Page 161 What was Charley trying to express when he said, “The more you defend a lie, the angrier
you become.”? How did you judge Charley’s character in this situation?

Times My Mother Stood Up for Me

Page 162 What values affected the varied reactions and perspectives of Charley, Catherine, and
Page 163 Posey as they discussed the sports bar investment? How has Posey’s power and influence
with Charley changed from the beginning of for one more day to this scene?

The Game

Page 164 How do you think Charlie internalized his father’s behavior as he dropped off the box with
his cleats without calling him or leaving a note?

Page 164 What subtle messages are relayed as Charley is instructed to enter the ballpark in the
Page 165 employee gate instead of the players’ entrance, the “two white-haired guys” continuing to
talk giving Charley a “chin nod” without stopping their conversation, and Charley’s
observation of the fabric shading from an old name where his name was now stitched?

Page 165 How does Charley identify through language the element of hierarchy that Willie
Page 166 Jackson receives? What do you think Chick’s internal reaction was to his famed status?
Page 167

Page 167 What inferences can you draw thus far from the notoriety of the Old Timers Game? Think
about the “sparse crowd,” the length of the game, and the response from the fans when
Chick’s name was called.

Page 168 Visualize the Old Timers Game. “It was like a train station in the dugout…”, and “a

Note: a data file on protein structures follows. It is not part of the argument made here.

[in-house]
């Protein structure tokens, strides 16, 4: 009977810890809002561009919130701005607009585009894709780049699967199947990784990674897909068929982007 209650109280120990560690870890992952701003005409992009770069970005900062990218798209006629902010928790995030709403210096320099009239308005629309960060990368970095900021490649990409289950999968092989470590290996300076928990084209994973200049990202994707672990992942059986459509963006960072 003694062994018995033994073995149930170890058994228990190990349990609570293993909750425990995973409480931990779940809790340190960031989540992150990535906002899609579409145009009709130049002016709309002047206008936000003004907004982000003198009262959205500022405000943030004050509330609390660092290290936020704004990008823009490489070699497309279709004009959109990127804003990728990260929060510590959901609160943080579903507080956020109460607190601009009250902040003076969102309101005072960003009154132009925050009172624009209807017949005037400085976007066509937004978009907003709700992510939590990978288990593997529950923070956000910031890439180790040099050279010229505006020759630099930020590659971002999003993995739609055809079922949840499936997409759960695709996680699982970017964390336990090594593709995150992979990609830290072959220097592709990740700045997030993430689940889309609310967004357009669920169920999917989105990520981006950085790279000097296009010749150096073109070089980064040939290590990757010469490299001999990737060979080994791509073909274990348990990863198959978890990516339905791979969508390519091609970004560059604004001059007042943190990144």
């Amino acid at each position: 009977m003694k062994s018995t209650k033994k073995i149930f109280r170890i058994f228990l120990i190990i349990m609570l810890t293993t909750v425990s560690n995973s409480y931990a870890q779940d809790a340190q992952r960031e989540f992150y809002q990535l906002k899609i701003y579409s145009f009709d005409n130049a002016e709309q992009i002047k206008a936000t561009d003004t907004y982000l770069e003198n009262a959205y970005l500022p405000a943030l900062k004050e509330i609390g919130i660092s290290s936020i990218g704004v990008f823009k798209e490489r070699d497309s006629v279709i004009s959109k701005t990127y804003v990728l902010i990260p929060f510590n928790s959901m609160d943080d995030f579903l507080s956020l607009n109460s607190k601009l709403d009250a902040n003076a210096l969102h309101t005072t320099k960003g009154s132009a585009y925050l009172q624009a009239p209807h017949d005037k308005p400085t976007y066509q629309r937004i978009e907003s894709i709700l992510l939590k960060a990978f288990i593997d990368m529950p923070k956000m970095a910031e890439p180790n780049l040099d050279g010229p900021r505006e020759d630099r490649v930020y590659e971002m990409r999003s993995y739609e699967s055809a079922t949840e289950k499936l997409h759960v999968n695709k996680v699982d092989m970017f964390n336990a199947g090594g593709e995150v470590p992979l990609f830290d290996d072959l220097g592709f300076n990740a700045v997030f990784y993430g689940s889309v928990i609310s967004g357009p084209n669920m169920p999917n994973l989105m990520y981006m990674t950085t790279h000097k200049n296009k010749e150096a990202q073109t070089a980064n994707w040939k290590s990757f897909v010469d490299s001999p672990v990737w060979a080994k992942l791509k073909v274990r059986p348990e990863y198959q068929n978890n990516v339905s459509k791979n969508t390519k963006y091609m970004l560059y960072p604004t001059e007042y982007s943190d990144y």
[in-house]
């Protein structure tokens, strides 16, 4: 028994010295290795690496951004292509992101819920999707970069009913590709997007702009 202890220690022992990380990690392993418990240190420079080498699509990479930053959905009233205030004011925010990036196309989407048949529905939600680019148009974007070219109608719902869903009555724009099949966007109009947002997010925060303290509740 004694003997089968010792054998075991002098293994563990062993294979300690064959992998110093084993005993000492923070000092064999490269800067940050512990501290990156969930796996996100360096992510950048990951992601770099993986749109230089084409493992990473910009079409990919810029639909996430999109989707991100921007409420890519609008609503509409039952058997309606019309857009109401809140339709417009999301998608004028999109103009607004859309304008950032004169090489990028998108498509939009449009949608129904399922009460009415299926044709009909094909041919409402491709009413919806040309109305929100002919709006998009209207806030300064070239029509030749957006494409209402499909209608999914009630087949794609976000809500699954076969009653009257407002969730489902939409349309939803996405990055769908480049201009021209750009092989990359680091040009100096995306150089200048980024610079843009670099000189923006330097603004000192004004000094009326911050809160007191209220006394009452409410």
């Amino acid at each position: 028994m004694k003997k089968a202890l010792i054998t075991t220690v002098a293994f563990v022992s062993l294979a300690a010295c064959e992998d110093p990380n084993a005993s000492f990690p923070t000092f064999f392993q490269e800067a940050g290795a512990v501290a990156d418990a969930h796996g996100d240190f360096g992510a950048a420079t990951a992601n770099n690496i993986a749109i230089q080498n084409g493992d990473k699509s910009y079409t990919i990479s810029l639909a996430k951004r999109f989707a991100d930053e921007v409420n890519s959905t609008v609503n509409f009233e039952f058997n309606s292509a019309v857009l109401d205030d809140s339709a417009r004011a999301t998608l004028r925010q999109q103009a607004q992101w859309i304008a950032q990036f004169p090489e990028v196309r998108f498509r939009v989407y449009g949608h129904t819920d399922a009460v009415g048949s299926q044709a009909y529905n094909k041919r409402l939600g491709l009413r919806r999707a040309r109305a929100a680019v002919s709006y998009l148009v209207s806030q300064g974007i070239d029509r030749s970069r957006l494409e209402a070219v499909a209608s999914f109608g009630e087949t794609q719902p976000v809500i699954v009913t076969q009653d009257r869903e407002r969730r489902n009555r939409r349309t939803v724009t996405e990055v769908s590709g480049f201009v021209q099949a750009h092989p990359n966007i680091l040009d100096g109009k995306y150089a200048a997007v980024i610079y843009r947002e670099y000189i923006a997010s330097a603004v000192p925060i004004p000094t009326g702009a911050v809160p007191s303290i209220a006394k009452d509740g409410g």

powerful dance of our younger days.” What message is Charley trying to convey?

Page 170 When Charley says his hit was “…my final offering to this maddening game--” how does
his language send a subliminal message setting the stage for his mother’s death?

Chick Finds Out His Mom is Gone

Page 172 How did Charley’s comment, “Your mom. She died. They are different than other words.
They are too big to fit in your ears.” give you insight about what he was thinking? How
did his mother’s death affect his perspective of life?

Page 173 What were your feelings that were evoked from Charley’s remorseful comment, “I drove
with my shock and grief in the backseat, and my guilt in the front” develop in you? How
did this figurative language symbolize the emotions he was experiencing?
Page 173 What is Charley trying to convey when he says, “I lost both parents on the same day, one
to shame, one to shadow.”? What emotions are attached to this comment?

A Third and Final Visit

Page 174 What is Charley trying to express when he said, “And I realized when you look at your
mother, you are looking at the purest love you will ever know.”? How are his feelings
represented in this passage? Why is it important to understand the underlying meaning?

Page 175 Why would Posey ask if she was a good mother? How is Posey represented in this
passage? Do you think Len ever pondered whether he was a good father?

Page 176 How does the scene where Posey steps up behind “the woman” with their hands melting in
to one another signify their relationship with one another?

Times I Did Not Stand Up for My Mother

Page 177 What was the significance of Maria’s apparent disapproval of Charley tossing dirt on his